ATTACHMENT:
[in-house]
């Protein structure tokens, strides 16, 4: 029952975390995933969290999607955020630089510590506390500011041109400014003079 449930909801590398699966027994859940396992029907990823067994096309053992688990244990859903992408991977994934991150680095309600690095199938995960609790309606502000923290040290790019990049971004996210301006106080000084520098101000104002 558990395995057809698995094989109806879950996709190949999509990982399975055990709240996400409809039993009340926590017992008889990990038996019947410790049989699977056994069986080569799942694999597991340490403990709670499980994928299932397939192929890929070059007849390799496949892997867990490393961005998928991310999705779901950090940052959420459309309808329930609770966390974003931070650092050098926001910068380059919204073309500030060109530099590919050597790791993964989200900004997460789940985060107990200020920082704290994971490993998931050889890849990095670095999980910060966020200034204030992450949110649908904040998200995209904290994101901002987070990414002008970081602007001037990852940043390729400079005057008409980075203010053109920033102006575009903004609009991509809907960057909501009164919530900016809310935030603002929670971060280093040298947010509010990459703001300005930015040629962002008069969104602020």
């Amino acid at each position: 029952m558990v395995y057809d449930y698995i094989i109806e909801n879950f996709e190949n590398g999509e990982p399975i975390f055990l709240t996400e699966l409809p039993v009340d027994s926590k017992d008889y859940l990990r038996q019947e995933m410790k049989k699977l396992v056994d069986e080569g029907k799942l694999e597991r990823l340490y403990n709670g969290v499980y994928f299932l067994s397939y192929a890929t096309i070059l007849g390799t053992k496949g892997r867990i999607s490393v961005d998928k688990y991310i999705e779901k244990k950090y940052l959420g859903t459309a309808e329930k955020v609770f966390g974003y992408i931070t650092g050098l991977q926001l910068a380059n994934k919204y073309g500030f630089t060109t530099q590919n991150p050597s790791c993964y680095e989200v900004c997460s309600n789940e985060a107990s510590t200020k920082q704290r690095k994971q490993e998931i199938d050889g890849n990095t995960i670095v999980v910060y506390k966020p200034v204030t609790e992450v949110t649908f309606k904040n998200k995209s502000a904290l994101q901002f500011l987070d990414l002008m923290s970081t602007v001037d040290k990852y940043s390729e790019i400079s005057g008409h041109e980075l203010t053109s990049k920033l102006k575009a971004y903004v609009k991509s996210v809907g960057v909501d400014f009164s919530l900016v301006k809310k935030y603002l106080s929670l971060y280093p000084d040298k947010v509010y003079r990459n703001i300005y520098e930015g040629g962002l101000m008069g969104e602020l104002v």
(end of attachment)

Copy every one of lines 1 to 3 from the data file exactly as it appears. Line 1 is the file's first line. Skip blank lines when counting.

[in-house]
């Protein structure tokens, strides 16, 4: 029952975390995933969290999607955020630089510590506390500011041109400014003079 449930909801590398699966027994859940396992029907990823067994096309053992688990244990859903992408991977994934991150680095309600690095199938995960609790309606502000923290040290790019990049971004996210301006106080000084520098101000104002 558990395995057809698995094989109806879950996709190949999509990982399975055990709240996400409809039993009340926590017992008889990990038996019947410790049989699977056994069986080569799942694999597991340490403990709670499980994928299932397939192929890929070059007849390799496949892997867990490393961005998928991310999705779901950090940052959420459309309808329930609770966390974003931070650092050098926001910068380059919204073309500030060109530099590919050597790791993964989200900004997460789940985060107990200020920082704290994971490993998931050889890849990095670095999980910060966020200034204030992450949110649908904040998200995209904290994101901002987070990414002008970081602007001037990852940043390729400079005057008409980075203010053109920033102006575009903004609009991509809907960057909501009164919530900016809310935030603002929670971060280093040298947010509010990459703001300005930015040629962002008069969104602020």
């Amino acid at each position: 029952m558990v395995y057809d449930y698995i094989i109806e909801n879950f996709e190949n590398g999509e990982p399975i975390f055990l709240t996400e699966l409809p039993v009340d027994s926590k017992d008889y859940l990990r038996q019947e995933m410790k049989k699977l396992v056994d069986e080569g029907k799942l694999e597991r990823l340490y403990n709670g969290v499980y994928f299932l067994s397939y192929a890929t096309i070059l007849g390799t053992k496949g892997r867990i999607s490393v961005d998928k688990y991310i999705e779901k244990k950090y940052l959420g859903t459309a309808e329930k955020v609770f966390g974003y992408i931070t650092g050098l991977q926001l910068a380059n994934k919204y073309g500030f630089t060109t530099q590919n991150p050597s790791c993964y680095e989200v900004c997460s309600n789940e985060a107990s510590t200020k920082q704290r690095k994971q490993e998931i199938d050889g890849n990095t995960i670095v999980v910060y506390k966020p200034v204030t609790e992450v949110t649908f309606k904040n998200k995209s502000a904290l994101q901002f500011l987070d990414l002008m923290s970081t602007v001037d040290k990852y940043s390729e790019i400079s005057g008409h041109e980075l203010t053109s990049k920033l102006k575009a971004y903004v609009k991509s996210v809907g960057v909501d400014f009164s919530l900016v301006k809310k935030y603002l106080s929670l971060y280093p000084d040298k947010v509010y003079r990459n703001i300005y520098e930015g040629g962002l101000m008069g969104e602020l104002v």